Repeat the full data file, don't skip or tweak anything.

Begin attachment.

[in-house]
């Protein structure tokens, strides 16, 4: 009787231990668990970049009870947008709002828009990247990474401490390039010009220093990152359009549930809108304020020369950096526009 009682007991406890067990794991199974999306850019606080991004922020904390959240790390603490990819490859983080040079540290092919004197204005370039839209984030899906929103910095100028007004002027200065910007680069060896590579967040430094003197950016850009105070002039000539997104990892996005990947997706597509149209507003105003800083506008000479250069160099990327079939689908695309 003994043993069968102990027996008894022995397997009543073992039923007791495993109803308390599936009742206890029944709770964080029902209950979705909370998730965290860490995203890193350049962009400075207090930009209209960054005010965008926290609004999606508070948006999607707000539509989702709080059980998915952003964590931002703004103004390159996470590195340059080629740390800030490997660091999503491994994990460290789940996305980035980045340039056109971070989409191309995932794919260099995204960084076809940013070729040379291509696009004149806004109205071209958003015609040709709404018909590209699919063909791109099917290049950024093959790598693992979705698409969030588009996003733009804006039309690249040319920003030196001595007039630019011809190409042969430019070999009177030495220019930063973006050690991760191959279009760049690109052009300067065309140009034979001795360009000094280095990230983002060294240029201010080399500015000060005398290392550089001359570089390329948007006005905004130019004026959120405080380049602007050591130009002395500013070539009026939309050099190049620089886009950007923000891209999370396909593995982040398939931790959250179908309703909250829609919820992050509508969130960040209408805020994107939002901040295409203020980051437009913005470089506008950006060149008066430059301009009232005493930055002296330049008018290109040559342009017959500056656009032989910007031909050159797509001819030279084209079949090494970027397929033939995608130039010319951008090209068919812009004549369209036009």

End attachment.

[in-house]
């Protein structure tokens, strides 16, 4: 009787231990668990970049009870947008709002828009990247990474401490390039010009220093990152359009549930809108304020020369950096526009 009682007991406890067990794991199974999306850019606080991004922020904390959240790390603490990819490859983080040079540290092919004197204005370039839209984030899906929103910095100028007004002027200065910007680069060896590579967040430094003197950016850009105070002039000539997104990892996005990947997706597509149209507003105003800083506008000479250069160099990327079939689908695309 003994043993069968102990027996008894022995397997009543073992039923007791495993109803308390599936009742206890029944709770964080029902209950979705909370998730965290860490995203890193350049962009400075207090930009209209960054005010965008926290609004999606508070948006999607707000539509989702709080059980998915952003964590931002703004103004390159996470590195340059080629740390800030490997660091999503491994994990460290789940996305980035980045340039056109971070989409191309995932794919260099995204960084076809940013070729040379291509696009004149806004109205071209958003015609040709709404018909590209699919063909791109099917290049950024093959790598693992979705698409969030588009996003733009804006039309690249040319920003030196001595007039630019011809190409042969430019070999009177030495220019930063973006050690991760191959279009760049690109052009300067065309140009034979001795360009000094280095990230983002060294240029201010080399500015000060005398290392550089001359570089390329948007006005905004130019004026959120405080380049602007050591130009002395500013070539009026939309050099190049620089886009950007923000891209999370396909593995982040398939931790959250179908309703909250829609919820992050509508969130960040209408805020994107939002901040295409203020980051437009913005470089506008950006060149008066430059301009009232005493930055002296330049008018290109040559342009017959500056656009032989910007031909050159797509001819030279084209079949090494970027397929033939995608130039010319951008090209068919812009004549369209036009």